Raise awareness and make behavioral health stigma free

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ST. LOUIS - Organizers are finalizing plans for what they're calling "the movement.”

The National Alliance on Mental Illness (NAMI) welcomes the public to join the walk to change public perception about mental illness. It's this weekend. NAMI is the same group that’s working on a collaborative effort to help kids with behavioral health issues.

When it comes to a child’s mental health, Missouri has major gaps in service, according to Child Psychiatrist Dr. Ujjwal Ramtekkar, M.D. He sits on the NAMI Board of Directors and he’s on staff at Compass Health, Crider Center.

“We need about 47 child psychiatrists for one hundred thousand population. We have only nine. About 100 counties out of 114 do not have any physical presence of a child psychiatrist,” Dr. Ramtekkar says.

This shortage motivated behavioral health experts to create a three-year pilot. It’s called the Missouri Child Psychiatry Access Project.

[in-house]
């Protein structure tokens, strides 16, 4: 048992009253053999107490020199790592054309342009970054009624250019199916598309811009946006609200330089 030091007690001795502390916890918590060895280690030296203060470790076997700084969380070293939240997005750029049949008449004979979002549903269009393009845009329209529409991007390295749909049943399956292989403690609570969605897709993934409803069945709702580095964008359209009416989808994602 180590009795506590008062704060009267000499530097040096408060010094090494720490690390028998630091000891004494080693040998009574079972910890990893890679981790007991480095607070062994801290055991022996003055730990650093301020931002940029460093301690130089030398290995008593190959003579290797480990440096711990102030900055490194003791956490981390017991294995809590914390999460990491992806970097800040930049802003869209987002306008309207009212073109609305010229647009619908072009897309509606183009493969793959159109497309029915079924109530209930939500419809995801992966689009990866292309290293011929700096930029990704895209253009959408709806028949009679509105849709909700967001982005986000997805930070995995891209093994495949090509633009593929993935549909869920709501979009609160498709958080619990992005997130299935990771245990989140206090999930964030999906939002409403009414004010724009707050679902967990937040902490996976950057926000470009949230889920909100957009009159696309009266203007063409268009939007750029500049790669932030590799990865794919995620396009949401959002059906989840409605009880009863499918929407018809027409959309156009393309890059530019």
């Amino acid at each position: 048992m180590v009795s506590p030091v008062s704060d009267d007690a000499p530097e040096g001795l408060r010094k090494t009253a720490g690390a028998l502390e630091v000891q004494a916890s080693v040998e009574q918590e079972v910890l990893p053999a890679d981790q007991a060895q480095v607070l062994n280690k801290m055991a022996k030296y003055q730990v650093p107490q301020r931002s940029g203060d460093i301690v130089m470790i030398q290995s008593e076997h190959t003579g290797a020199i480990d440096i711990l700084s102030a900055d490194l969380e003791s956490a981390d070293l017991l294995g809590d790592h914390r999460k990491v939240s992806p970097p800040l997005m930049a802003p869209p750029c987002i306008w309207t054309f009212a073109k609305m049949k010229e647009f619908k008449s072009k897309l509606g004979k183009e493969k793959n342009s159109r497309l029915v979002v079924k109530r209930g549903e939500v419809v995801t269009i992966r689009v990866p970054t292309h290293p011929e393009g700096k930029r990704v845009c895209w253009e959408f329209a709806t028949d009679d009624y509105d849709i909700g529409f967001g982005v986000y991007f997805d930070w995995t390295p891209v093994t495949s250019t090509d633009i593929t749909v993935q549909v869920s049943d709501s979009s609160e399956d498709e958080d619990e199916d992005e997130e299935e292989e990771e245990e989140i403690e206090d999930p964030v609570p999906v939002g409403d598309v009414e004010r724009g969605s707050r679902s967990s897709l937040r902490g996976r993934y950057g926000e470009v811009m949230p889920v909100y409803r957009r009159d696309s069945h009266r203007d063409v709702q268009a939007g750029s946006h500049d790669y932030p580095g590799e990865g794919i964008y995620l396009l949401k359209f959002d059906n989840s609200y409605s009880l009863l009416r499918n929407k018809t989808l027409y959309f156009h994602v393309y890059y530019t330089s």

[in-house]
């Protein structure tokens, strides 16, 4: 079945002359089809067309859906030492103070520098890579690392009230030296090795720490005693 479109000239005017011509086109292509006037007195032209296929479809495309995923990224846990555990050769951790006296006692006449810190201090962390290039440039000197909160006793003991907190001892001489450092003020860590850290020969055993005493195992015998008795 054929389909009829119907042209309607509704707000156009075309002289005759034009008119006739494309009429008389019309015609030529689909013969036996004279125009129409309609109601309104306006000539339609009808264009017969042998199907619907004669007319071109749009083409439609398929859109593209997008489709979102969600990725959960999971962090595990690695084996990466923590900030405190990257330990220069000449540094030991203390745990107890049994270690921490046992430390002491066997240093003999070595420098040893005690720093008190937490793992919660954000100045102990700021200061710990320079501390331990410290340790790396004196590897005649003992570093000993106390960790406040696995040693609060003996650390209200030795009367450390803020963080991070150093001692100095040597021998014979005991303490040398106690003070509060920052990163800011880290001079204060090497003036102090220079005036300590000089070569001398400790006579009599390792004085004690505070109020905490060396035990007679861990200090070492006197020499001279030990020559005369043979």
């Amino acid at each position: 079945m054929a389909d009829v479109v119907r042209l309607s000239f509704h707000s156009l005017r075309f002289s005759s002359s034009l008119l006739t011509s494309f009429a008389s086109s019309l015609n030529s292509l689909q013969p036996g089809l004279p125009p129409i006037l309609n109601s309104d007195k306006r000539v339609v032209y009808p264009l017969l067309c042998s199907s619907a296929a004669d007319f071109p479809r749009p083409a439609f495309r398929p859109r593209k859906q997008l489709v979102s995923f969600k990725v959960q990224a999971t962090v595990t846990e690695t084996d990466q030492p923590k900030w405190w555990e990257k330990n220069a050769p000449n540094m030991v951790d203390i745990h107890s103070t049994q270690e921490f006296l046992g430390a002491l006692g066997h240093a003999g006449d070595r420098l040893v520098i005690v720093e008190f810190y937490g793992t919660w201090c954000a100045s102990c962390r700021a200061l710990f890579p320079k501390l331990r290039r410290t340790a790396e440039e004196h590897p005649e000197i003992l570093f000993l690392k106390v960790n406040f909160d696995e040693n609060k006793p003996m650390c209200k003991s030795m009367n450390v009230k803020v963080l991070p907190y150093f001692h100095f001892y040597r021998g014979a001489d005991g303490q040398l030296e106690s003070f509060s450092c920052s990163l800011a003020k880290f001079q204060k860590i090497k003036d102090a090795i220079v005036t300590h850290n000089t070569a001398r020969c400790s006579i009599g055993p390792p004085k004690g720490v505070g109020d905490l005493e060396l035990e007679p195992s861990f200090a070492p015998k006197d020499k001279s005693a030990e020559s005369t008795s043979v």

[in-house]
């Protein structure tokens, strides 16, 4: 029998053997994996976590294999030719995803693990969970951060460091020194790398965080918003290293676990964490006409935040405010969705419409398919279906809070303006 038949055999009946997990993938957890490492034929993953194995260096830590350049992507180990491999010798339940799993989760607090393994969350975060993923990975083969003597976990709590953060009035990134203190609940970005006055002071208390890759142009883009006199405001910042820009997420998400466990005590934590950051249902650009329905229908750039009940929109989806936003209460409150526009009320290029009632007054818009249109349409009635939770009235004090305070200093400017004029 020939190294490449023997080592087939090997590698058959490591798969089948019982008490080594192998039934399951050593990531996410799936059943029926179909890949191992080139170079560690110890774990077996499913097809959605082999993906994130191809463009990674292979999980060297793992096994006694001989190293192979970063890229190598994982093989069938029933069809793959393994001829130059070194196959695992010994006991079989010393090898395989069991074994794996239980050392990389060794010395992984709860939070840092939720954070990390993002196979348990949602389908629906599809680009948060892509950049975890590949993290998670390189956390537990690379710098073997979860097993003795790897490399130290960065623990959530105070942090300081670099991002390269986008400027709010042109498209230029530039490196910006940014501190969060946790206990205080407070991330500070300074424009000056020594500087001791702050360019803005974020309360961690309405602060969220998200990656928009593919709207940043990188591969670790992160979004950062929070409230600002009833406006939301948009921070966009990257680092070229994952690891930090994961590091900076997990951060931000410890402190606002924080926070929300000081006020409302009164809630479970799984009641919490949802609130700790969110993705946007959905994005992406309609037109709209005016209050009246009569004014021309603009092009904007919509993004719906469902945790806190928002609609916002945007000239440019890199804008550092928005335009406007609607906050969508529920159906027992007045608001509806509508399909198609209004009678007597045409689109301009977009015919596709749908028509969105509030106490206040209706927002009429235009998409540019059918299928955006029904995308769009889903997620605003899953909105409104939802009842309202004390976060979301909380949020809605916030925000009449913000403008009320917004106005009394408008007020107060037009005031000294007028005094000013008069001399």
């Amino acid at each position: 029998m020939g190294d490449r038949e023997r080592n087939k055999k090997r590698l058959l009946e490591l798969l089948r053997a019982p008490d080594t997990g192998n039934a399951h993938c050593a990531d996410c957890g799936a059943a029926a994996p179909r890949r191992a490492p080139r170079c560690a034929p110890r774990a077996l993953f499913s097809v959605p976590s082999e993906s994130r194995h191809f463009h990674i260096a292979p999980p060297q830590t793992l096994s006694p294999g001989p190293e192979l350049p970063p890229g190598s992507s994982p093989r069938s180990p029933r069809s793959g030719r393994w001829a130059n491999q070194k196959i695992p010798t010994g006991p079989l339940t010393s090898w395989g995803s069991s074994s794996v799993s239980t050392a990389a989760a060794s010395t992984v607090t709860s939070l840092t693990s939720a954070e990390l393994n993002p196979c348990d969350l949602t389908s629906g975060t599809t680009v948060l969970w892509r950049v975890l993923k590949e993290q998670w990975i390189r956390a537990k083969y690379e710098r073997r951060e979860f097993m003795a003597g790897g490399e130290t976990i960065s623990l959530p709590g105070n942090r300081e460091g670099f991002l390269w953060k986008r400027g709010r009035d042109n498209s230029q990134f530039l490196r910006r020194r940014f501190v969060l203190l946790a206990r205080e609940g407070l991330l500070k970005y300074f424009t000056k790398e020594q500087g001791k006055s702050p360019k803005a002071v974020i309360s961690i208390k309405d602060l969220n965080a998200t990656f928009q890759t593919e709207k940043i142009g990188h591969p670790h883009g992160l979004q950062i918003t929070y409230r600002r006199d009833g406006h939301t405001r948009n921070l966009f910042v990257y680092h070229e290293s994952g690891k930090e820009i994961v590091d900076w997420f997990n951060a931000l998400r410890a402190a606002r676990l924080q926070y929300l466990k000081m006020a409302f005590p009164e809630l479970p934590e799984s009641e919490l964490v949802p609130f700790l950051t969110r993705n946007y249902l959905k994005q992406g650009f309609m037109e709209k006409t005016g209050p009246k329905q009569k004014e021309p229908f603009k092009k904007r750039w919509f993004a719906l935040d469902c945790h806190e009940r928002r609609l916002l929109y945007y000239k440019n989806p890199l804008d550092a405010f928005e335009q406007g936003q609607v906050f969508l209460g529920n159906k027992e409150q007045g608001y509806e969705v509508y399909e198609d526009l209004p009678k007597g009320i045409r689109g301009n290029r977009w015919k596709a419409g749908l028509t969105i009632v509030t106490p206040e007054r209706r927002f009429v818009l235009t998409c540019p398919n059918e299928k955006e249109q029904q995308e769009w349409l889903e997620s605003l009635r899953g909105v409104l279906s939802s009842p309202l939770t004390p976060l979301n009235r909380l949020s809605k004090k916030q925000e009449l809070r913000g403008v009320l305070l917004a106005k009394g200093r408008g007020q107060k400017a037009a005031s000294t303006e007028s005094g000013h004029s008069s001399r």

“We want to provide some form of training and education to our primary care providers so that they can assess the emerging psychiatric needs for these children,” Ramtekkar says.

That means the pediatrician, the nurse practitioner, or family medicine doctor who spots red flags can immediately refer the family to the appropriate resources. A phone call will put them in touch with a child psychiatrist who will help make some preliminary decisions on early intervention.

Dr. Ramtekkar says the goal is to address mild to moderate issues in children before they become major adult mental health issues. He also hopes it lessens the strain on the limited number of child psychologists because the issues would be addressed before they become severe.

The access pilot is a partnership between the Behavioral Health Network of Greater St. Louis, the Missouri Foundation for Health and NAMI.

“Right now we are in the planning stage where we are recruiting the primary care providers, the large practices, so they can participate and utilize the services,” Ramtekkar says.

Every year NAMI sponsors a walk to raise awareness and make behavioral health stigma-free. If we provide this program statewide in a very structured manner, like we are trying to do provide here in Missouri, the cost per child is only two dollars,” says Dr. Ramtekkar.

NAMI’S 2018 Stigma Free Walk is Saturday, May 5 at the Chesterfield Amphitheater.

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